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Who Shot Down Gov. Murphy’s Green Bank Trial Balloon?

Senate Environment Committee Quietly Tables Bill To Create Green Bank

An unusual and embarrassing setback for Gov. Murphy

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The Senate Environment Committee met today – the Agenda for the hearing included S3603, a bill to create a Green Bank and implement Gov. Murphy’s proposal.

I wrote about the flaws in that bill yesterday and contacted the sponsor and Chairman Smith to request that the bill be held, see:

Surprisingly, the Senate Environment Committee held the bill today.

Chairman Smith offered this cover story – very casually minimizing an embarrassing set back for Gov. Murphy’s Green Bank:

A couple of changes to the agenda …. On today’s agenda, we have Senator Singleton’s bill, S3603. Once we posted it, he started getting calls about what’s the right group to be administering the money he wants to set aside for sustainability, green issues in the State. So he asked that we take it down so he could do a little additional research. And we’re always happy to do that. We like to do it right the first time.

I have no doubt that Senator Singleton and Chairman Smith got calls about the bill.

But I seriously doubt that those calls were from “sustainability” groups and that the issue of concern was “what’s the right group to be administering the money”.

Chairman Smith did not mention when the bill will be back on the agenda.

Smith failed even discuss the bill or pledge his support for the idea of a Green Bank.

Chairman Smith did not mention that the bill is designed to implement Gov. Murphy’s Green Bank initiative.

On February 28, 2023, Gov. Murphy announced the Green Bank in his budget plan:

The Governor is also proposing over $50 million in new resources to grow the green economy, including $12 million more for the Clean Energy Program that previously went to NJ TRANSIT and a $40 million Green Fund that can leverage both private capital and federal funds.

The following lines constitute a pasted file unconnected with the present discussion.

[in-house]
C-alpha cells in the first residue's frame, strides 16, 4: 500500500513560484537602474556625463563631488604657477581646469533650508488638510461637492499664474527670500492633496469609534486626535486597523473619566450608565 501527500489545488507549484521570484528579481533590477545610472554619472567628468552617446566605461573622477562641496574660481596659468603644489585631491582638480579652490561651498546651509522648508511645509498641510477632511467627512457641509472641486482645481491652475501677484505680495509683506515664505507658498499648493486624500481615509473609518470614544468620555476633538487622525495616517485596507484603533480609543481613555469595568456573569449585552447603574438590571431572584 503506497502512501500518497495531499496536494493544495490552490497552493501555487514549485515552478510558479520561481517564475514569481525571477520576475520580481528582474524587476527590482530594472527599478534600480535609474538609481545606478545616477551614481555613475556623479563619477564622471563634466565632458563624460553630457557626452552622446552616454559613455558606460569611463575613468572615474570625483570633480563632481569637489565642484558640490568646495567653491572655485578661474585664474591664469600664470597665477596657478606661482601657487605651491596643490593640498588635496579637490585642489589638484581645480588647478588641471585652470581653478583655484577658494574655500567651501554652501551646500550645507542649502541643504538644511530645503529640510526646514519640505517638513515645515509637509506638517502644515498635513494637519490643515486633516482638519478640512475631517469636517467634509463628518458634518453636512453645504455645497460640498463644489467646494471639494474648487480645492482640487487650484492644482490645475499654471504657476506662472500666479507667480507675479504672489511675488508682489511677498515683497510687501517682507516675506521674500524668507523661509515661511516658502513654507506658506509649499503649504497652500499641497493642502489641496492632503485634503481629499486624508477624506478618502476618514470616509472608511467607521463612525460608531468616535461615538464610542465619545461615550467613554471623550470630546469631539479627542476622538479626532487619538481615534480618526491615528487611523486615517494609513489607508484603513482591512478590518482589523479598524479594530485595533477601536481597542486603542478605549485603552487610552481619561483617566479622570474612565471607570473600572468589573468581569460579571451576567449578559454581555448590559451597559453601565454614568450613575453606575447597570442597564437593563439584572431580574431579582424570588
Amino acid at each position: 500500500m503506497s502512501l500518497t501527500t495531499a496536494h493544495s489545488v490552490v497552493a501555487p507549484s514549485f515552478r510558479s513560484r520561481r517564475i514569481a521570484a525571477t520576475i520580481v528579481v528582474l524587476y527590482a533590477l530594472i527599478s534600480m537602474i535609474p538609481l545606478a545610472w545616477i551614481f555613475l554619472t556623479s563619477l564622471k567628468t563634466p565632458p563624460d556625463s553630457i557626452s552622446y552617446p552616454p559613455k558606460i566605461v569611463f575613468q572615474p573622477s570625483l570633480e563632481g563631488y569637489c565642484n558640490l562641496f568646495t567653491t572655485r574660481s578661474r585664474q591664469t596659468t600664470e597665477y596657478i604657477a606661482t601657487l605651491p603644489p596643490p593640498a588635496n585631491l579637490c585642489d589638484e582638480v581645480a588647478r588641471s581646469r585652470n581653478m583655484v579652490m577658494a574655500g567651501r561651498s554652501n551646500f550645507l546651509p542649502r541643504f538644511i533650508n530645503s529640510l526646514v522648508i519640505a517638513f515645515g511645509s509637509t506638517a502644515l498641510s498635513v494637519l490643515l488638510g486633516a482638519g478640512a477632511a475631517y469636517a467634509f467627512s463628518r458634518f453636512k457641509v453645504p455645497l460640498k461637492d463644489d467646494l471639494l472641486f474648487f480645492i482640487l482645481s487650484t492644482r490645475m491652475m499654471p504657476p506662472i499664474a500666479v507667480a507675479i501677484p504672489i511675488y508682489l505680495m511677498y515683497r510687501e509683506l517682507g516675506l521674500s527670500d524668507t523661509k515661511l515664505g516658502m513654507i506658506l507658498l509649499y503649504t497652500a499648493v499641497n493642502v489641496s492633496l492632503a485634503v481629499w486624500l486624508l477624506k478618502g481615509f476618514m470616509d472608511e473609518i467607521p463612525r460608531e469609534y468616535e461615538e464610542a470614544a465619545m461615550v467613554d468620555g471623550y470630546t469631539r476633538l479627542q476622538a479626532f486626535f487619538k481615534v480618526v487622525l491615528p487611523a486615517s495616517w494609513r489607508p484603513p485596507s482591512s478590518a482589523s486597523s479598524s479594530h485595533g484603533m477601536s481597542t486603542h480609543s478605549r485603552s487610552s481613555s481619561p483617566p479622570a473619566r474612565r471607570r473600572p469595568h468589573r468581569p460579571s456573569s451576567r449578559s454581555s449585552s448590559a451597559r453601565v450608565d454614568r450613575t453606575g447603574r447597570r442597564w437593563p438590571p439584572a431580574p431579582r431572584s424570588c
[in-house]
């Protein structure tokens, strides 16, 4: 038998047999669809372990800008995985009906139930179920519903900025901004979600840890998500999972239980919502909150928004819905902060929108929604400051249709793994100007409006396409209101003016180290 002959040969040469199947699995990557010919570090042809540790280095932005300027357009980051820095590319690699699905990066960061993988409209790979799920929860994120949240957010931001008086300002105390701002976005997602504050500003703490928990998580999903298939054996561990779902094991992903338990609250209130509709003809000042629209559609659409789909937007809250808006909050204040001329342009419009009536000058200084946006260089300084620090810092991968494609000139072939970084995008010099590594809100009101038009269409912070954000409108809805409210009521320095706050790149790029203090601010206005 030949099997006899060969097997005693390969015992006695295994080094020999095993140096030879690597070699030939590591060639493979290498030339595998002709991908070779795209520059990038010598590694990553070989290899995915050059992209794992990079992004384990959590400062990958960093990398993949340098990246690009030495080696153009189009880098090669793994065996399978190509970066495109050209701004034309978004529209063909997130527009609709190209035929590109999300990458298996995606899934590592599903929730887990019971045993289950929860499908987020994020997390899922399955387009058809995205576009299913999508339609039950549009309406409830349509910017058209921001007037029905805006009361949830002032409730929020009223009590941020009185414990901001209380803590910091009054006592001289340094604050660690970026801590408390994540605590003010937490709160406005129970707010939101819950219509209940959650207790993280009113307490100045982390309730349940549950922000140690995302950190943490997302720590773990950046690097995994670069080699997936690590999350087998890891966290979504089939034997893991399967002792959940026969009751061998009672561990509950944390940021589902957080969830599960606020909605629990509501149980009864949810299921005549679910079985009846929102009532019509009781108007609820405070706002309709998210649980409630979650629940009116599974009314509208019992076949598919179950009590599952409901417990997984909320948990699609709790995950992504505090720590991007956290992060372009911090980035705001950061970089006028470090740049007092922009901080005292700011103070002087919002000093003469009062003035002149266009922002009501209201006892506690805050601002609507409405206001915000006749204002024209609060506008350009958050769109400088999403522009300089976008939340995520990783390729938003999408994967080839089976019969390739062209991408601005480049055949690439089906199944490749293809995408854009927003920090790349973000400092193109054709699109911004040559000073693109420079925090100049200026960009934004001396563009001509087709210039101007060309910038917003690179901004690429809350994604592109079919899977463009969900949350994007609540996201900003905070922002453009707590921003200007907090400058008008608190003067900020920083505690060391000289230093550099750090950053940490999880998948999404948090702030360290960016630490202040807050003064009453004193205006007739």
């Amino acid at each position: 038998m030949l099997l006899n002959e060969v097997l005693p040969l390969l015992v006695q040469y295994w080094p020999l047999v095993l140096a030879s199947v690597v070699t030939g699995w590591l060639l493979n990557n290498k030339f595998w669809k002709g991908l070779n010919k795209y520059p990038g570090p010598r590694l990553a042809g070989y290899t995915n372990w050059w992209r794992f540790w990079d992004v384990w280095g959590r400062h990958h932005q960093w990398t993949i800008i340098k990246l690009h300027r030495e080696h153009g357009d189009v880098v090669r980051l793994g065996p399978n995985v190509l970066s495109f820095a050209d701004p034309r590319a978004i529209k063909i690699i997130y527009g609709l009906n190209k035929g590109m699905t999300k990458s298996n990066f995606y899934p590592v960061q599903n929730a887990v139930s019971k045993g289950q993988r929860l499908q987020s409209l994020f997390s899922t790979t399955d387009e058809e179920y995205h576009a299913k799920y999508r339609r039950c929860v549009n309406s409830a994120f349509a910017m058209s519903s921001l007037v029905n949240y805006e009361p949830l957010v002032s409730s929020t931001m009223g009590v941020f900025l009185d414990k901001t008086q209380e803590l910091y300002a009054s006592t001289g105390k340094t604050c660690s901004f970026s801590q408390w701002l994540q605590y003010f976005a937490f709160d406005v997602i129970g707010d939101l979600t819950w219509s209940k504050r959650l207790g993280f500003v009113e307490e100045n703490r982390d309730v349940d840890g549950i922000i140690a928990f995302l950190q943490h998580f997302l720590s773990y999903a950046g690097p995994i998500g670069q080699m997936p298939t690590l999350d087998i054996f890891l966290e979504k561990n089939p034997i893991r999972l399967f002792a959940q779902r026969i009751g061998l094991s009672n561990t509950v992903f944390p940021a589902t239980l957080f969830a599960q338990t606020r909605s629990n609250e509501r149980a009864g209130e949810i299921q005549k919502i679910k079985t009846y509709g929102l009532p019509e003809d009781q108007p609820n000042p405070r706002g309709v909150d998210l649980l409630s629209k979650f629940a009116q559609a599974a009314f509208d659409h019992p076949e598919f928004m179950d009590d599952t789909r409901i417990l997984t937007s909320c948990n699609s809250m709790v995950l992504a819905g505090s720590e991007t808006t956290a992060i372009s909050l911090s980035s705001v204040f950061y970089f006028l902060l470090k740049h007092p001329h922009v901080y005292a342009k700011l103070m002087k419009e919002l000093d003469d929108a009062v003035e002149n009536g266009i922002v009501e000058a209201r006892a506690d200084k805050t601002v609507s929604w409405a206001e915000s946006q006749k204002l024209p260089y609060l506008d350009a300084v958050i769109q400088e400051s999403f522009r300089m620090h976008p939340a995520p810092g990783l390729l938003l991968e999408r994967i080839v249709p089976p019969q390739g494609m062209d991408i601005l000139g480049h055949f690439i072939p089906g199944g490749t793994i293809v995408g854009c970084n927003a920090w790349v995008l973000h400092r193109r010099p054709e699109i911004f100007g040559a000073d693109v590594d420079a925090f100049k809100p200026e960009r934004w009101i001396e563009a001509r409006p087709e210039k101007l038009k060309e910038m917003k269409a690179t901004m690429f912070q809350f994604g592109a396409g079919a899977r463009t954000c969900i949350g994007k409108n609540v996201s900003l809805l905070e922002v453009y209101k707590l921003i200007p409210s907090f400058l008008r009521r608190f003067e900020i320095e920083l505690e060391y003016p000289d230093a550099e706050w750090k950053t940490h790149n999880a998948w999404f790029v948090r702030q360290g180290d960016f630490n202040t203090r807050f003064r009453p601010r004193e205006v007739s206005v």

Last week, the Green Bank was praised by Gov. Murphy’s “green” cheerleaders: (NJ Spotlight)

The Murphy administration aims to leverage federal dollars, state money and private capital to create a so-called Green Fund that could potentially finance hundreds of millions of dollars in climate action projects over the next decade.

The initiative, announced with few details by Gov. Phil Murphy in his fiscal year 2024 budget plan last week, would start with $40 million and seek to capitalize on the billions of dollars expected to be made available to states, communities and nonprofits as result of the Inflation Reduction Act of 2022. The law allocates $370 billion nationwide to a wide range of programs to address climate change.

Right out of the box, we blasted the Green Bank as a cynical ploy and criticized the Gov. cheerleaders.

The fact that the Committee held the bill without discussion or testimony so soon after the Gov. announced the Green Bank initiative is an unusual and embarrassing political setback.

It suggests technical incompetence in working with Senator Singleton in drafting the bill and a lack of political commitment to the Green Bank initiative. This confirms exactly what I initially criticized: that the whole thing is more of a political ploy than a serious policy initiative.

The Governor, his staff, and the DEP have consistently proven to be more adept at green rhetoric than green policy.

Is the bill dead or just in limbo?

The obvious question becomes: Who killed Gov. Murphy’s Green Bank trial balloon and why did they do so?

I strongly doubt it was my email opposing the bill.

So, who done it?

[End Note: In addition to the 8 points of criticism I made on the bill, I failed to mention perhaps the biggest flaw.

The Green Bank allocation of what could be billions of federal and state tax dollars is not in any way linked to any clear policy or plan.

In comparison, the NJ Environmental Infrastructure Trust funds are legally linked to DEP prepared plans under the Clean Water Act and Safe Drinkning Water Act and federal State Revolving Fund appropriations by Congress.

The lack of any goals, planning, policy, or regulation to guide the Green Bank investments and allocations is an open invitation to corruption, patronage and pay to play.

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